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wetwareproblem: wrangletangle: zoe2213414: eabevella: naryrising: You can read the post here for more info, but I wanted to just add a bit about what this entails from my POV, on the Support team.  Somewhere between ¼ to 1/3 of all our tickets last month were in Chinese (somewhere upwards of 300 out of 1200 or so), almost all from users just setting up their accounts or trying to find out how to get an invitation.  A lot of the tickets are what I’d characterize as “intro” tickets - they say hi, list favourite fandoms or pairings, or provide samples of fic they’ve written. Although this isn’t necessary on AO3, this is not uncommon in Chinese fandom sites that you have to prove your credentials to get in (in fact it wasn’t uncommon in English-language fandom sites 15-20 years ago).  We respond to all of these tickets, even the ones that just say hi.  We check whether the user has managed to receive their invite or get their account sent up, and if they haven’t, we help them do so.  This means taking every single ticket through our Chinese translation team twice, once so we make sure we understand the initial ticket, and then again to translate our reply.  This is a challenging process, although we’ve found ways to streamline it and can normally get a reply out pretty quickly (like within a few days).  We do it because this is part of why AO3 exists in the first place - to provide a safe haven where users can post their works without worrying about censorship or sudden crackdowns on certain kinds of content.  We do it because this is important, and helping these users get their accounts and be able to share their works safely is why we’re here.  We hope that we’ll be able to help as many of them as possible.   There have been a few (thankfully few, that I’ve seen) complaints about these new AO3 users not always knowing how things work - what language to tag with, or what fandom tags to use, for instance.  To this I would say: 1. Have patience and be considerate.  They are coming to a new site that they aren’t familiar with, and using it in a language they may not be expert in, and it might take a while to learn the ropes.  You can filter out works tagged in Chinese if you don’t want to see them.  Or just scroll past.   2. You can report works tagged with the wrong language or the wrong fandom to our Policy and Abuse team using the link at the bottom of any page.  This will not cause the authors to “get in trouble” (a concern I’ve heard before, as people are reluctant to report for these reasons).  It means the Policy and Abuse team will contact them to ask them to change the language/fandom tag, and if the creator doesn’t, they can edit it directly.  If you remember Strikethrough or the FF.net porn ban or similar purges, please keep them in mind and consider that these users are going through something similar or potentially worse.  This is why AO3 exists.  We are doing our best to try and help make the transition smooth.   I am a Taiwanese and I’d like to put some context behind the recent influx of China based AO3 users. China is tightening their freedom of speech in recent years after Xi has became the chairman (he even canceled the 10 years long term of service of chairman, meaning he can stay as the leader of China as long as he lives–he has became a dictator). They censor words that are deemed “sensitive”, you can’t type anything to criticize the chinise government. Big social media platform won’t even post the posts containing sensitive words. You don’t have the freedom of publish books without the books being approved by the government either. To disguise this whole Ninety Eighty-Four nightmare, they started to pick on the easy target: the women and the minorities (China is getting more and more misogynistic as a result of the government trying to control their male population through encouraging them to control the female population through “chinese tradition family value” but that’s another story). Last year, the chinese government arrested a woman who is a famous yaoi/BL novel writer named 天一 and sentenced her 10 years in jail for “selling obscene publications” and “illegal publication” (she’s not the only BL writer who got arrested. Meanwhile, multiple cases where men raped women only get about 2 years of jail time in China). It’s a warning to anyone who want to publish anything that’s “not approved” by the government that they can literally ruin you.  Just recently the chinese government “contacted” website owners of one of their largest romance/yaoi/slash fiction sites 晉江 and announced that for now on, for the sake of a Clean Society, they can’t write anything that’s slightly “obscene”. No sex scene, no sexual interaction, they can’t even write any bodily interaction below neck (I’m not kidding here). But that’s not their actual goal. They also listed other restriction such as: can’t write anything that’s about the government, the military, the police, “sensitive history”, “race problems”, which is… you basically can’t write anything that might be used as a tool to criticize the government (as many novels did). This recent development really hurt the chinese fanfic writers. They can’t write anything without the fear of being put on the guillotine by the government to show their control. Most of them don’t even think that deep politically, they just want to write slash fictions. But there are no platform safe in China, that’s why the sudden influx of chinese users to AO3. I bet it won’t be long before AO3 got banned in China, but until then, be a little bit patient to them. As much as I hate the chinese government, I pity their people. I’m crying so loud…As a Chinese, you don’t know how your kindness meant to us. When I’m young, I read 1984, and I thought this story is so unrealistic, but now, it’s getting tougher and tougher for fanfic and the writer in China. Thank you ao3. Thank you for the people who care about Chinese people. (hope I didn’t spell anything wrong) The OTW’s account on Weibo, the biggest Chinese social media site, is constantly fielding questions from Chinese users about how to get invitations, how to post, all of it. Chinese fans deeply want to learn how to use AO3. The difference between Lofter’s posting system and AO3′s is perhaps even wider than the gulf between Tumblr and AO3. But imagine if you had to navigate across that gap in a language you didn’t speak, using translation programs that don’t understand fan terminology. This is exactly what the AO3 was built to deal with. We just didn’t get a chance to get the internationalization done first, so things may be bumpy for a while. We are all part of fandom, so let’s take care not to leave anyone out. Just in case it isn’t clear to anyone? This. This right here is precisely why the AO3 doesn’t police content or remove things that are icky or obscene. Because it’s not you who defines what’s obscene. It’s the authorities. : ti skerb Retweeted Shan AF RJ mesa 15 - AF SP mesa 71 @ShanaBRX Jun 14 Fuck everyone who whines about ao3 News All News May 2019 Newsletter, Volume 135 Published: Thu 13 Jun 2019 01:03PM 03 Comments: 4 Recently, the Archive of Our Own has received an influx of new Chinese users, a result of tightening content restrictions on other platforms. We would like to extend our warmest welcome to them, and remind everyone that our committees are working to make AO3 as accessible as possible in languages other than English Read more... 20 t 2.8K 6.4K Show this thread wetwareproblem: wrangletangle: zoe2213414: eabevella: naryrising: You can read the post here for more info, but I wanted to just add a bit about what this entails from my POV, on the Support team.  Somewhere between ¼ to 1/3 of all our tickets last month were in Chinese (somewhere upwards of 300 out of 1200 or so), almost all from users just setting up their accounts or trying to find out how to get an invitation.  A lot of the tickets are what I’d characterize as “intro” tickets - they say hi, list favourite fandoms or pairings, or provide samples of fic they’ve written. Although this isn’t necessary on AO3, this is not uncommon in Chinese fandom sites that you have to prove your credentials to get in (in fact it wasn’t uncommon in English-language fandom sites 15-20 years ago).  We respond to all of these tickets, even the ones that just say hi.  We check whether the user has managed to receive their invite or get their account sent up, and if they haven’t, we help them do so.  This means taking every single ticket through our Chinese translation team twice, once so we make sure we understand the initial ticket, and then again to translate our reply.  This is a challenging process, although we’ve found ways to streamline it and can normally get a reply out pretty quickly (like within a few days).  We do it because this is part of why AO3 exists in the first place - to provide a safe haven where users can post their works without worrying about censorship or sudden crackdowns on certain kinds of content.  We do it because this is important, and helping these users get their accounts and be able to share their works safely is why we’re here.  We hope that we’ll be able to help as many of them as possible.   There have been a few (thankfully few, that I’ve seen) complaints about these new AO3 users not always knowing how things work - what language to tag with, or what fandom tags to use, for instance.  To this I would say: 1. Have patience and be considerate.  They are coming to a new site that they aren’t familiar with, and using it in a language they may not be expert in, and it might take a while to learn the ropes.  You can filter out works tagged in Chinese if you don’t want to see them.  Or just scroll past.   2. You can report works tagged with the wrong language or the wrong fandom to our Policy and Abuse team using the link at the bottom of any page.  This will not cause the authors to “get in trouble” (a concern I’ve heard before, as people are reluctant to report for these reasons).  It means the Policy and Abuse team will contact them to ask them to change the language/fandom tag, and if the creator doesn’t, they can edit it directly.  If you remember Strikethrough or the FF.net porn ban or similar purges, please keep them in mind and consider that these users are going through something similar or potentially worse.  This is why AO3 exists.  We are doing our best to try and help make the transition smooth.   I am a Taiwanese and I’d like to put some context behind the recent influx of China based AO3 users. China is tightening their freedom of speech in recent years after Xi has became the chairman (he even canceled the 10 years long term of service of chairman, meaning he can stay as the leader of China as long as he lives–he has became a dictator). They censor words that are deemed “sensitive”, you can’t type anything to criticize the chinise government. Big social media platform won’t even post the posts containing sensitive words. You don’t have the freedom of publish books without the books being approved by the government either. To disguise this whole Ninety Eighty-Four nightmare, they started to pick on the easy target: the women and the minorities (China is getting more and more misogynistic as a result of the government trying to control their male population through encouraging them to control the female population through “chinese tradition family value” but that’s another story). Last year, the chinese government arrested a woman who is a famous yaoi/BL novel writer named 天一 and sentenced her 10 years in jail for “selling obscene publications” and “illegal publication” (she’s not the only BL writer who got arrested. Meanwhile, multiple cases where men raped women only get about 2 years of jail time in China). It’s a warning to anyone who want to publish anything that’s “not approved” by the government that they can literally ruin you.  Just recently the chinese government “contacted” website owners of one of their largest romance/yaoi/slash fiction sites 晉江 and announced that for now on, for the sake of a Clean Society, they can’t write anything that’s slightly “obscene”. No sex scene, no sexual interaction, they can’t even write any bodily interaction below neck (I’m not kidding here). But that’s not their actual goal. They also listed other restriction such as: can’t write anything that’s about the government, the military, the police, “sensitive history”, “race problems”, which is… you basically can’t write anything that might be used as a tool to criticize the government (as many novels did). This recent development really hurt the chinese fanfic writers. They can’t write anything without the fear of being put on the guillotine by the government to show their control. Most of them don’t even think that deep politically, they just want to write slash fictions. But there are no platform safe in China, that’s why the sudden influx of chinese users to AO3. I bet it won’t be long before AO3 got banned in China, but until then, be a little bit patient to them. As much as I hate the chinese government, I pity their people. I’m crying so loud…As a Chinese, you don’t know how your kindness meant to us. When I’m young, I read 1984, and I thought this story is so unrealistic, but now, it’s getting tougher and tougher for fanfic and the writer in China. Thank you ao3. Thank you for the people who care about Chinese people. (hope I didn’t spell anything wrong) The OTW’s account on Weibo, the biggest Chinese social media site, is constantly fielding questions from Chinese users about how to get invitations, how to post, all of it. Chinese fans deeply want to learn how to use AO3. The difference between Lofter’s posting system and AO3′s is perhaps even wider than the gulf between Tumblr and AO3. But imagine if you had to navigate across that gap in a language you didn’t speak, using translation programs that don’t understand fan terminology. This is exactly what the AO3 was built to deal with. We just didn’t get a chance to get the internationalization done first, so things may be bumpy for a while. We are all part of fandom, so let’s take care not to leave anyone out. Just in case it isn’t clear to anyone? This. This right here is precisely why the AO3 doesn’t police content or remove things that are icky or obscene. Because it’s not you who defines what’s obscene. It’s the authorities.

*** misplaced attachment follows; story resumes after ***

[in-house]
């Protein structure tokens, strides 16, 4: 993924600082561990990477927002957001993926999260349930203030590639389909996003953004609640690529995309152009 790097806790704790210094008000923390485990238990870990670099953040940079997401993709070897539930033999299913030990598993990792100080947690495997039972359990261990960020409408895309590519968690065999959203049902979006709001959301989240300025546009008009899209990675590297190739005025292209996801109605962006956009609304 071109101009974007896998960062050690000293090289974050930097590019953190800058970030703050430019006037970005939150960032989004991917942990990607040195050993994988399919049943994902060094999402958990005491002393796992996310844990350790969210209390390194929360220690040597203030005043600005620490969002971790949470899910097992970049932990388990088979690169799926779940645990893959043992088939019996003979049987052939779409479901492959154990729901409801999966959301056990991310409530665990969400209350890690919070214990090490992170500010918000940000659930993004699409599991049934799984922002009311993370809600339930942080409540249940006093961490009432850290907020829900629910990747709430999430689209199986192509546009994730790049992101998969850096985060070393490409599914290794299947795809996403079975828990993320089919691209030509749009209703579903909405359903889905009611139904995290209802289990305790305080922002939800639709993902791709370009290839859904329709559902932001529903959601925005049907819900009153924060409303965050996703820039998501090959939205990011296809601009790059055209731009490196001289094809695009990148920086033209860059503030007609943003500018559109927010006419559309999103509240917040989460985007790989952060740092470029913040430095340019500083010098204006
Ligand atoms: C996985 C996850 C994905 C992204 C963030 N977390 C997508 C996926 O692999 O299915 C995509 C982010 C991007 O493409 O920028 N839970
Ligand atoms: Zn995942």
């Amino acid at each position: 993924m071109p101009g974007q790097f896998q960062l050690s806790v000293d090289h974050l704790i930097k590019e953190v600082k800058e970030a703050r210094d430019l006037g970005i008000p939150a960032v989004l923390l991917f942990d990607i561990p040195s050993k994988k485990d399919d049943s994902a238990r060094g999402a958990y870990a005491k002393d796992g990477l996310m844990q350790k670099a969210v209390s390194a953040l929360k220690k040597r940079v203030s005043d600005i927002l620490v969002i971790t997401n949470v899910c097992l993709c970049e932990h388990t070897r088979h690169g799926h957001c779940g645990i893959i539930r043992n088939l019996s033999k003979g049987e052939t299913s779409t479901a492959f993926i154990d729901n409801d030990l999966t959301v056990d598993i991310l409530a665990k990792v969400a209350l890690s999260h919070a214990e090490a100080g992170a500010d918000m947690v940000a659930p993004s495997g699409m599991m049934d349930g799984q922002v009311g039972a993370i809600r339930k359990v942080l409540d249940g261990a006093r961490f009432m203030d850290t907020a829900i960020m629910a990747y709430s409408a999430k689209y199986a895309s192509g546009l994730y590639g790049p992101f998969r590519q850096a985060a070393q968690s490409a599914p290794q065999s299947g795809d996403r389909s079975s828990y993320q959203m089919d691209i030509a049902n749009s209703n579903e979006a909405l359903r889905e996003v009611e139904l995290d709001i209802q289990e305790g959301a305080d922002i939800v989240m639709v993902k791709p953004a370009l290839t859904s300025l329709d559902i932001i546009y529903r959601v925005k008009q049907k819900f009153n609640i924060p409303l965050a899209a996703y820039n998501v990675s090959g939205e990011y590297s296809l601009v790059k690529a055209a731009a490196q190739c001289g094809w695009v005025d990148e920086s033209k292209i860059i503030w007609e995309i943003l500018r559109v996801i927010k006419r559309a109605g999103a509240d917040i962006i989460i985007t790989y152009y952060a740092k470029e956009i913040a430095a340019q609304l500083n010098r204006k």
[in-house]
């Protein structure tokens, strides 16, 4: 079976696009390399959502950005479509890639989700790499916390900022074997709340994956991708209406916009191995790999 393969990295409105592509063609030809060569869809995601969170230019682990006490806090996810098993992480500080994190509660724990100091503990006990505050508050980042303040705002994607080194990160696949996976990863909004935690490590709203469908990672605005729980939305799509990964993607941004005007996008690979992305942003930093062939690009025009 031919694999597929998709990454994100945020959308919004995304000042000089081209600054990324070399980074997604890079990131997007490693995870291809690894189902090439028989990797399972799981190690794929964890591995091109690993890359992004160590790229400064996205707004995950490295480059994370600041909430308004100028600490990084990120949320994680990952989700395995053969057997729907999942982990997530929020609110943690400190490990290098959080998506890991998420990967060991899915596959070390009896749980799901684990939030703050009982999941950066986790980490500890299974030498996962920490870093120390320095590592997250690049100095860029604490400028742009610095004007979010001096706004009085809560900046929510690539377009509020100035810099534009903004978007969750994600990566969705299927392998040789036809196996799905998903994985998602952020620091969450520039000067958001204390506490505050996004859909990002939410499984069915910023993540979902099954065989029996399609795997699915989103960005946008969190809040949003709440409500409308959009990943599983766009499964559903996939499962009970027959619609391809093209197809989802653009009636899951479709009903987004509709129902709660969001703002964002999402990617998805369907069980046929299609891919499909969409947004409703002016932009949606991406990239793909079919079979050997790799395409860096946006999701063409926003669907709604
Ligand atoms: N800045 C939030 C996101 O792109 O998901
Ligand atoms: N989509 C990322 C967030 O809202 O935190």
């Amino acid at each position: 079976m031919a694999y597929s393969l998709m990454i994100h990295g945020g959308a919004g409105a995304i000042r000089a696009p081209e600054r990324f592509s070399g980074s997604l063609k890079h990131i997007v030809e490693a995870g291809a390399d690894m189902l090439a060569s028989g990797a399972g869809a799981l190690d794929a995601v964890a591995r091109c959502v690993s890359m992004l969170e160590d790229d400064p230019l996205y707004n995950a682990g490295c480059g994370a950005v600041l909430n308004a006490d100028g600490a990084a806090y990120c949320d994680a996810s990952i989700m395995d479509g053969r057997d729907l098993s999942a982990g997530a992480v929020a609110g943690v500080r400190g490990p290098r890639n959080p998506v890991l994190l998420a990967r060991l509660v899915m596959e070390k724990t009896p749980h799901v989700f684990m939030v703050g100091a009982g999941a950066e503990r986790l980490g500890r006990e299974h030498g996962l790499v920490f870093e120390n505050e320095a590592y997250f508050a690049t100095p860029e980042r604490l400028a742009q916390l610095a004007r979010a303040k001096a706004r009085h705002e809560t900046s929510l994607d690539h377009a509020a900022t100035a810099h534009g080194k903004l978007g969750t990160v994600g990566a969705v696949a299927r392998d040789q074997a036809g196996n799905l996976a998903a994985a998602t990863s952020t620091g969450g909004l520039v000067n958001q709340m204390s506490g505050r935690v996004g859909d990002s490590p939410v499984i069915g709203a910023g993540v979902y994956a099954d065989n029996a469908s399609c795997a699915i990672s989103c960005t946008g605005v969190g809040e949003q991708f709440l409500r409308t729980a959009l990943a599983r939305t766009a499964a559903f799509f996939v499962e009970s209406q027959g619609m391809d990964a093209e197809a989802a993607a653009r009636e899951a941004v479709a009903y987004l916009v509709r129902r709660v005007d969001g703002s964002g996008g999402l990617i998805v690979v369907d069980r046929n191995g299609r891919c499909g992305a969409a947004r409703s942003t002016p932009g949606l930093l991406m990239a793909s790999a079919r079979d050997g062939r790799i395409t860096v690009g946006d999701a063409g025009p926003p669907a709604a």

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ao3tagoftheday: zoe2213414: eabevella: naryrising: You can read the post here for more info, but I wanted to just add a bit about what this entails from my POV, on the Support team.  Somewhere between ¼ to 1/3 of all our tickets last month were in Chinese (somewhere upwards of 300 out of 1200 or so), almost all from users just setting up their accounts or trying to find out how to get an invitation.  A lot of the tickets are what I’d characterize as “intro” tickets - they say hi, list favourite fandoms or pairings, or provide samples of fic they’ve written. Although this isn’t necessary on AO3, this is not uncommon in Chinese fandom sites that you have to prove your credentials to get in (in fact it wasn’t uncommon in English-language fandom sites 15-20 years ago).  We respond to all of these tickets, even the ones that just say hi.  We check whether the user has managed to receive their invite or get their account sent up, and if they haven’t, we help them do so.  This means taking every single ticket through our Chinese translation team twice, once so we make sure we understand the initial ticket, and then again to translate our reply.  This is a challenging process, although we’ve found ways to streamline it and can normally get a reply out pretty quickly (like within a few days).  We do it because this is part of why AO3 exists in the first place - to provide a safe haven where users can post their works without worrying about censorship or sudden crackdowns on certain kinds of content.  We do it because this is important, and helping these users get their accounts and be able to share their works safely is why we’re here.  We hope that we’ll be able to help as many of them as possible.   There have been a few (thankfully few, that I’ve seen) complaints about these new AO3 users not always knowing how things work - what language to tag with, or what fandom tags to use, for instance.  To this I would say: 1. Have patience and be considerate.  They are coming to a new site that they aren’t familiar with, and using it in a language they may not be expert in, and it might take a while to learn the ropes.  You can filter out works tagged in Chinese if you don’t want to see them.  Or just scroll past.   2. You can report works tagged with the wrong language or the wrong fandom to our Policy and Abuse team using the link at the bottom of any page.  This will not cause the authors to “get in trouble” (a concern I’ve heard before, as people are reluctant to report for these reasons).  It means the Policy and Abuse team will contact them to ask them to change the language/fandom tag, and if the creator doesn’t, they can edit it directly.  If you remember Strikethrough or the FF.net porn ban or similar purges, please keep them in mind and consider that these users are going through something similar or potentially worse.  This is why AO3 exists.  We are doing our best to try and help make the transition smooth.   I am a Taiwanese and I’d like to put some context behind the recent influx of China based AO3 users. China is tightening their freedom of speech in recent years after Xi has became the chairman (he even canceled the 10 years long term of service of chairman, meaning he can stay as the leader of China as long as he lives–he has became a dictator). They censor words that are deemed “sensitive”, you can’t type anything to criticize the chinise government. Big social media platform won’t even post the posts containing sensitive words. You don’t have the freedom of publish books without the books being approved by the government either. To disguise this whole Ninety Eighty-Four nightmare, they started to pick on the easy target: the women and the minorities (China is getting more and more misogynistic as a result of the government trying to control their male population through encouraging them to control the female population through “chinese tradition family value” but that’s another story). Last year, the chinese government arrested a woman who is a famous yaoi/BL novel writer named 天一 and sentenced her 10 years in jail for “selling obscene publications” and “illegal publication” (she’s not the only BL writer who got arrested. Meanwhile, multiple cases where men raped women only get about 2 years of jail time in China). It’s a warning to anyone who want to publish anything that’s “not approved” by the government that they can literally ruin you.  Just recently the chinese government “contacted” website owners of one of their largest romance/yaoi/slash fiction sites 晉江 and announced that for now on, for the sake of a Clean Society, they can’t write anything that’s slightly “obscene”. No sex scene, no sexual interaction, they can’t even write any bodily interaction below neck (I’m not kidding here). But that’s not their actual goal. They also listed other restriction such as: can’t write anything that’s about the government, the military, the police, “sensitive history”, “race problems”, which is… you basically can’t write anything that might be used as a tool to criticize the government (as many novels did). This recent development really hurt the chinese fanfic writers. They can’t write anything without the fear of being put on the guillotine by the government to show their control. Most of them don’t even think that deep politically, they just want to write slash fictions. But there are no platform safe in China, that’s why the sudden influx of chinese users to AO3. I bet it won’t be long before AO3 got banned in China, but until then, be a little bit patient to them. As much as I hate the chinese government, I pity their people. I’m crying so loud…As a Chinese, you don’t know how your kindness meant to us. When I’m young, I read 1984, and I thought this story is so unrealistic, but now, it’s getting tougher and tougher for fanfic and the writer in China. Thank you ao3. Thank you for the people who care about Chinese people. (hope I didn’t spell anything wrong) Hi everyone! As much as I poke fun at ao3 culture on this blog, I love the platform and the community and I’m glad that it can function as a refuge for Chinese fans, both writers and readers.So followers! I encourage you all to be welcoming and helpful to Chinese fans joining us on ao3 and to be patient as the platform figures out how to integrate them. If any of you are Chinese speakers and are inclined to volunteer with ao3, I’m sure that would be appreciated. As for the rest of us, let’s remember that ao3 exists as a sanctuary for our community, especially exactly those parts of it that are most at risk under Chinese censorship (lgbt+ content, explicit fics, etc.) and let’s take this opportunity to be grateful that our community has worked together so well for so long in order to create this sanctuary. I’m delighted that that effort can now be helpful to Chinese fans facing censorship, and I’m excited to see how Chinese fans and fan culture will interact and co-create with English speaking fandom.And with that, I’m off to slip ao3 an extra 10 dollars.: ti skerb Retweeted Shan AF RJ mesa 15 - AF SP mesa 71 @ShanaBRX Jun 14 Fuck everyone who whines about ao3 News All News May 2019 Newsletter, Volume 135 Published: Thu 13 Jun 2019 01:03PM 03 Comments: 4 Recently, the Archive of Our Own has received an influx of new Chinese users, a result of tightening content restrictions on other platforms. We would like to extend our warmest welcome to them, and remind everyone that our committees are working to make AO3 as accessible as possible in languages other than English Read more... 20 t 2.8K 6.4K Show this thread ao3tagoftheday: zoe2213414: eabevella: naryrising: You can read the post here for more info, but I wanted to just add a bit about what this entails from my POV, on the Support team.  Somewhere between ¼ to 1/3 of all our tickets last month were in Chinese (somewhere upwards of 300 out of 1200 or so), almost all from users just setting up their accounts or trying to find out how to get an invitation.  A lot of the tickets are what I’d characterize as “intro” tickets - they say hi, list favourite fandoms or pairings, or provide samples of fic they’ve written. Although this isn’t necessary on AO3, this is not uncommon in Chinese fandom sites that you have to prove your credentials to get in (in fact it wasn’t uncommon in English-language fandom sites 15-20 years ago).  We respond to all of these tickets, even the ones that just say hi.  We check whether the user has managed to receive their invite or get their account sent up, and if they haven’t, we help them do so.  This means taking every single ticket through our Chinese translation team twice, once so we make sure we understand the initial ticket, and then again to translate our reply.  This is a challenging process, although we’ve found ways to streamline it and can normally get a reply out pretty quickly (like within a few days).  We do it because this is part of why AO3 exists in the first place - to provide a safe haven where users can post their works without worrying about censorship or sudden crackdowns on certain kinds of content.  We do it because this is important, and helping these users get their accounts and be able to share their works safely is why we’re here.  We hope that we’ll be able to help as many of them as possible.   There have been a few (thankfully few, that I’ve seen) complaints about these new AO3 users not always knowing how things work - what language to tag with, or what fandom tags to use, for instance.  To this I would say: 1. Have patience and be considerate.  They are coming to a new site that they aren’t familiar with, and using it in a language they may not be expert in, and it might take a while to learn the ropes.  You can filter out works tagged in Chinese if you don’t want to see them.  Or just scroll past.   2. You can report works tagged with the wrong language or the wrong fandom to our Policy and Abuse team using the link at the bottom of any page.  This will not cause the authors to “get in trouble” (a concern I’ve heard before, as people are reluctant to report for these reasons).  It means the Policy and Abuse team will contact them to ask them to change the language/fandom tag, and if the creator doesn’t, they can edit it directly.  If you remember Strikethrough or the FF.net porn ban or similar purges, please keep them in mind and consider that these users are going through something similar or potentially worse.  This is why AO3 exists.  We are doing our best to try and help make the transition smooth.   I am a Taiwanese and I’d like to put some context behind the recent influx of China based AO3 users. China is tightening their freedom of speech in recent years after Xi has became the chairman (he even canceled the 10 years long term of service of chairman, meaning he can stay as the leader of China as long as he lives–he has became a dictator). They censor words that are deemed “sensitive”, you can’t type anything to criticize the chinise government. Big social media platform won’t even post the posts containing sensitive words. You don’t have the freedom of publish books without the books being approved by the government either. To disguise this whole Ninety Eighty-Four nightmare, they started to pick on the easy target: the women and the minorities (China is getting more and more misogynistic as a result of the government trying to control their male population through encouraging them to control the female population through “chinese tradition family value” but that’s another story). Last year, the chinese government arrested a woman who is a famous yaoi/BL novel writer named 天一 and sentenced her 10 years in jail for “selling obscene publications” and “illegal publication” (she’s not the only BL writer who got arrested. Meanwhile, multiple cases where men raped women only get about 2 years of jail time in China). It’s a warning to anyone who want to publish anything that’s “not approved” by the government that they can literally ruin you.  Just recently the chinese government “contacted” website owners of one of their largest romance/yaoi/slash fiction sites 晉江 and announced that for now on, for the sake of a Clean Society, they can’t write anything that’s slightly “obscene”. No sex scene, no sexual interaction, they can’t even write any bodily interaction below neck (I’m not kidding here). But that’s not their actual goal. They also listed other restriction such as: can’t write anything that’s about the government, the military, the police, “sensitive history”, “race problems”, which is… you basically can’t write anything that might be used as a tool to criticize the government (as many novels did). This recent development really hurt the chinese fanfic writers. They can’t write anything without the fear of being put on the guillotine by the government to show their control. Most of them don’t even think that deep politically, they just want to write slash fictions. But there are no platform safe in China, that’s why the sudden influx of chinese users to AO3. I bet it won’t be long before AO3 got banned in China, but until then, be a little bit patient to them. As much as I hate the chinese government, I pity their people. I’m crying so loud…As a Chinese, you don’t know how your kindness meant to us. When I’m young, I read 1984, and I thought this story is so unrealistic, but now, it’s getting tougher and tougher for fanfic and the writer in China. Thank you ao3. Thank you for the people who care about Chinese people. (hope I didn’t spell anything wrong) Hi everyone! As much as I poke fun at ao3 culture on this blog, I love the platform and the community and I’m glad that it can function as a refuge for Chinese fans, both writers and readers.So followers! I encourage you all to be welcoming and helpful to Chinese fans joining us on ao3 and to be patient as the platform figures out how to integrate them. If any of you are Chinese speakers and are inclined to volunteer with ao3, I’m sure that would be appreciated. As for the rest of us, let’s remember that ao3 exists as a sanctuary for our community, especially exactly those parts of it that are most at risk under Chinese censorship (lgbt+ content, explicit fics, etc.) and let’s take this opportunity to be grateful that our community has worked together so well for so long in order to create this sanctuary. I’m delighted that that effort can now be helpful to Chinese fans facing censorship, and I’m excited to see how Chinese fans and fan culture will interact and co-create with English speaking fandom.And with that, I’m off to slip ao3 an extra 10 dollars.